This I Believe
The skiers came racing down the hill. The ground was overflowing in nothingness: it was covered in the white of fluffy, downy snow. I would see that the hill was at a sharp angle and it was dotted with posts that had cloth between them with some type of symbol. It was hard to make out what the symbol was because the air was as white as snow as was the ground. The last thing I remember was that the guy wearing a United States flag on his chest came zooming down and the clock that was pictured in the corner of the screen had winning numbers. My whole family jumped up and down.
When I was a little kid we used to sit around in front of our family television and watch the Olympics. Whenever the USA won during the Olympics, we would all chant “USA, USA!” I could feel the heat of connection that this event brought to our country, how it unified everyone and brought pride to America. This type of pride wasn’t just about being proud to be part of your country, it was the type of pride that brought tears to your eyes and made you want to bleed and sweat America.
I believe that the Olympics unite countries and bring pride to their citizens in a way that no other event can possible do.
I don’t know why a sporting event has this type of impact on a human. It seems kind of funny. It’s not like your country is winning some big, important philosophical debate or that the United States has somehow saved the world from some giant catastrophe. Those are things you should easily get excited about. But somehow a sports team or an individual representing the USA inspires you to new heights of excitement in a way that saving the world or beating Nikita Sergeyevich Khrushchev never could. I guess you could say the Olympics are like a huge gladiator pit with all the countries throwing their people in it hoping to see who comes out the winner.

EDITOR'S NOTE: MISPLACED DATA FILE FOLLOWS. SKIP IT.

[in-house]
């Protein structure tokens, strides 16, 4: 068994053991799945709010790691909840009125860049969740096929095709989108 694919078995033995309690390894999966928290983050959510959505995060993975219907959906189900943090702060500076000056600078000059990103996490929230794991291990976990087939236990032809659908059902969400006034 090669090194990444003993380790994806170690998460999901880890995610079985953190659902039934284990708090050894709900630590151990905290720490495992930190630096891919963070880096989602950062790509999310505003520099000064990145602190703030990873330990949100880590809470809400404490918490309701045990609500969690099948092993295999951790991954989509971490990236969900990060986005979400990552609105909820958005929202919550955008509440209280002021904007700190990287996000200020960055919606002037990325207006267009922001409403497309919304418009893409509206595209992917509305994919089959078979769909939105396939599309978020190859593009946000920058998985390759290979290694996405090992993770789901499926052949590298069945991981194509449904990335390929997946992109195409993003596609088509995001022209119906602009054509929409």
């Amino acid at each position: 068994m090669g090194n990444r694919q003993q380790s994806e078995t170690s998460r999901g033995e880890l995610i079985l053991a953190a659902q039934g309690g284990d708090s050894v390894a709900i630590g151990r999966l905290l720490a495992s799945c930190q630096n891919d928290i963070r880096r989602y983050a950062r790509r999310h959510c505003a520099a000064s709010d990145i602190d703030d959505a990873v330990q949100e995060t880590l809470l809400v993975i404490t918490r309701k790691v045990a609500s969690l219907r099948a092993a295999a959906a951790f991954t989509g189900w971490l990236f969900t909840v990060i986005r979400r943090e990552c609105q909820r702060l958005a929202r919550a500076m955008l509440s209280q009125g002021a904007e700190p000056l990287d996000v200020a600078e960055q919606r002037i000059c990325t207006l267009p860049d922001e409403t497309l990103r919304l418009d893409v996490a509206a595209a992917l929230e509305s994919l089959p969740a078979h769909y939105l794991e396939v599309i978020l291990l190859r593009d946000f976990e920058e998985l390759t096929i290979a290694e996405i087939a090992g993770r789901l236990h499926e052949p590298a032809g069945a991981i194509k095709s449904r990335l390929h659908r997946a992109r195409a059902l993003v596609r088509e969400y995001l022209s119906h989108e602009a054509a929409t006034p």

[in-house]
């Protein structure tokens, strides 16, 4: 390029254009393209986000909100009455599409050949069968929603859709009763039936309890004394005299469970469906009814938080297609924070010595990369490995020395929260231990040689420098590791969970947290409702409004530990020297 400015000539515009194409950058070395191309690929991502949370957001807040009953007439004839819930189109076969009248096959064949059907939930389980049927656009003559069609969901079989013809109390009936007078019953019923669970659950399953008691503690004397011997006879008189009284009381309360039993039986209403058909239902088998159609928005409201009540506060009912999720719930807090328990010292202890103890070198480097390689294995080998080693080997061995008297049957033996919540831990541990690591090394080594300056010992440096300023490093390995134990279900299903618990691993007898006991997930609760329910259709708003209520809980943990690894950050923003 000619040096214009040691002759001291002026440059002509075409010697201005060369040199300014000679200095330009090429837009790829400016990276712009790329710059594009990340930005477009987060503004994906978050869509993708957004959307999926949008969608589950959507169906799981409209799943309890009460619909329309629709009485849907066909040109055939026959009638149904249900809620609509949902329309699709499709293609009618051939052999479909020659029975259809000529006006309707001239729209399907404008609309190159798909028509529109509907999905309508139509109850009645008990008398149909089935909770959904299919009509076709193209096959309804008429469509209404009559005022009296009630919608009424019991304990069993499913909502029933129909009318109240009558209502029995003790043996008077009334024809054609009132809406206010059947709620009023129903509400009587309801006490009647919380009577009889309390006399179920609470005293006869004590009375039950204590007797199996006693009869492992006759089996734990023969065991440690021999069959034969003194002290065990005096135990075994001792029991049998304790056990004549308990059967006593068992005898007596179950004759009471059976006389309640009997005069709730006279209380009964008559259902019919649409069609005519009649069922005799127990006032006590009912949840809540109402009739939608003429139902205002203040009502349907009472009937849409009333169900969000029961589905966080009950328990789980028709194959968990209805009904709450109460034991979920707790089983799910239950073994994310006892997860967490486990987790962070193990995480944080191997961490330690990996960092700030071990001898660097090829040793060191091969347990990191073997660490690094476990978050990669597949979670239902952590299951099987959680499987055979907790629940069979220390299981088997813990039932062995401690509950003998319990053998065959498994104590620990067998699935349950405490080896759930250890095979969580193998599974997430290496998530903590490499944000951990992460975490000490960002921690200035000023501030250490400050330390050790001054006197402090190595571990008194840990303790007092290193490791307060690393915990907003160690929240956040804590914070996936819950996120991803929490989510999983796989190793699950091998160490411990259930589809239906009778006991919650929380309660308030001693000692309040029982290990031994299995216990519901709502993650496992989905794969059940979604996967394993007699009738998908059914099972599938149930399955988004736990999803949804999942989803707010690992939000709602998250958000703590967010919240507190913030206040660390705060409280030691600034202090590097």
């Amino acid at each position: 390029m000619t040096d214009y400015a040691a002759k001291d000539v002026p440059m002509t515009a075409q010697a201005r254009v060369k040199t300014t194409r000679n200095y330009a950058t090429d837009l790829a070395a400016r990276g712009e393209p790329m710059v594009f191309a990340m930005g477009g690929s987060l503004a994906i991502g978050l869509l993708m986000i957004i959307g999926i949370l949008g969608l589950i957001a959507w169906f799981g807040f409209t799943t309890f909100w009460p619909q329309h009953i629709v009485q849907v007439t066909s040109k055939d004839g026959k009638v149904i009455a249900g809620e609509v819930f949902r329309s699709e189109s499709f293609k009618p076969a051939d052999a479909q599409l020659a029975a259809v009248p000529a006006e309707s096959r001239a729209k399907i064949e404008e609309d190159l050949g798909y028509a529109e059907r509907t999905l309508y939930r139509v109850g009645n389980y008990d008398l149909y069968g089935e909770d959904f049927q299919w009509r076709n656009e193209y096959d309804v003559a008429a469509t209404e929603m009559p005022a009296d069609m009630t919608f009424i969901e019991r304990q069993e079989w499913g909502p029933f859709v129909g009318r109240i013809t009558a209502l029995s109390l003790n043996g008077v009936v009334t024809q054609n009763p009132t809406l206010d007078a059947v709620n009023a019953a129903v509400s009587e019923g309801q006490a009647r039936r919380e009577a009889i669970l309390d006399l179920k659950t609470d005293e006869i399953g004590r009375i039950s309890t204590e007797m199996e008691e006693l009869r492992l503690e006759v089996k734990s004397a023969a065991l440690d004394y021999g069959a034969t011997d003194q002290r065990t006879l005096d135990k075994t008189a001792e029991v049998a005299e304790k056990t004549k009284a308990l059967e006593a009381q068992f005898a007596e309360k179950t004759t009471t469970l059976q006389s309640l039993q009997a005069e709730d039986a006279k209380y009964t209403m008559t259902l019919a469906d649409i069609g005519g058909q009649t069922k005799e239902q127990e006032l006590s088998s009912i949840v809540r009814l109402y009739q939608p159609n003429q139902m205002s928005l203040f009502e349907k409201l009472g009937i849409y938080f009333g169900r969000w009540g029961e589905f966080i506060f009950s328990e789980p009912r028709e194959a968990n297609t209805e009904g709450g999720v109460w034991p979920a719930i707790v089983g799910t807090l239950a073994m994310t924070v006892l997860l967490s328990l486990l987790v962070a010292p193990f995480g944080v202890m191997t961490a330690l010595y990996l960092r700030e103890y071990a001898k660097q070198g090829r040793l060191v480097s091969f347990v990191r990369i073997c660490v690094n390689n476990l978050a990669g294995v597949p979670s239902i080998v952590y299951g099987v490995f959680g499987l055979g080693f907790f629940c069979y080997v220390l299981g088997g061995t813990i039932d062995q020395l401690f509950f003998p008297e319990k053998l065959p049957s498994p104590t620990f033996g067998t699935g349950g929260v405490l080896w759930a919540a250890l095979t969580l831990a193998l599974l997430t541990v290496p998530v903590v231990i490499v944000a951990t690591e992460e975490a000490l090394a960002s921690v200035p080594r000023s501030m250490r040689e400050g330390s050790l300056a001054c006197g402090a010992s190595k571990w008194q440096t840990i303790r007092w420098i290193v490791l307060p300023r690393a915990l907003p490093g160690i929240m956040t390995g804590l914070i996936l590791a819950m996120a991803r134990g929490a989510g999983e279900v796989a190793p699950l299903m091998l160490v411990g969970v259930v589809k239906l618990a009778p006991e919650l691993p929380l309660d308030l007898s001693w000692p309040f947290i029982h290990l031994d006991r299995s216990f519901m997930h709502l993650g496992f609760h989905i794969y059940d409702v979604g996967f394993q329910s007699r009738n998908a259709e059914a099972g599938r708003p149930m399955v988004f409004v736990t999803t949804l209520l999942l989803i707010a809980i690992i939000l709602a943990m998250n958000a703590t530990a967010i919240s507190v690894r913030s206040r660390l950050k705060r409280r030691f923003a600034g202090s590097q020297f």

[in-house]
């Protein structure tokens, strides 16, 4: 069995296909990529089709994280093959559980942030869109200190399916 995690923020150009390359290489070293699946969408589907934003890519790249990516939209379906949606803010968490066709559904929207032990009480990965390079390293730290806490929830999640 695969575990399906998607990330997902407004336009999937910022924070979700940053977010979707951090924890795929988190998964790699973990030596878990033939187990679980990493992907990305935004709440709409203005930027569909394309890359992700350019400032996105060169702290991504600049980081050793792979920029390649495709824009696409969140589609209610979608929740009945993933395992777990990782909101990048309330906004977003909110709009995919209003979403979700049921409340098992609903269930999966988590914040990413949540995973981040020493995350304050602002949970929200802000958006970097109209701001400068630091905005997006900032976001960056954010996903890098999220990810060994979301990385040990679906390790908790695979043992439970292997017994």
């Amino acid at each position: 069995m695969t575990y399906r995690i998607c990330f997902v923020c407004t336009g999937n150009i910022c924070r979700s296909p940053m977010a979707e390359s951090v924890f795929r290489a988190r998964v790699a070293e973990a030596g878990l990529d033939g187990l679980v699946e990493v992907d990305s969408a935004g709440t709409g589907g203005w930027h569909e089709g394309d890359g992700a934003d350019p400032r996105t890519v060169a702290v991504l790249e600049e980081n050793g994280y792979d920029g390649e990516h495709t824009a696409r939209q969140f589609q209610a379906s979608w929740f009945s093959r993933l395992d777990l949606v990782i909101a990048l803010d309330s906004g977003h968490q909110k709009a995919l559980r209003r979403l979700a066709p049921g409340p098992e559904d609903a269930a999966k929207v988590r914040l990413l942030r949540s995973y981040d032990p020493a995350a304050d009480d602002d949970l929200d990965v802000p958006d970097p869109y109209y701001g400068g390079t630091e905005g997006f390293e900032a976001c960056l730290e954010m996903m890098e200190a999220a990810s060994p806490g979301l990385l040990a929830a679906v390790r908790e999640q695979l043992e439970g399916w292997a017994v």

I think some of the excitement comes not only from rooting for your country—and everything it stands for—but with hanging out with your family in a group setting. That’s a rare thing these days. My father says he remembers when the USA hockey team beat the Russians in ice hockey in 1980. He said people rushed into the streets chanting “USA, USA, USA!” and literally danced in the streets.
Knowing that these athletes are going out and giving it their all for your country is what brings this sense of pride. And with the Olympics coming up soon, I just can’t help feeling that our country will feel more united than it has in recent years. Even though I probably will never participate in the Olympics, it still gives me that same rush and pride knowing our country is going for the gold.
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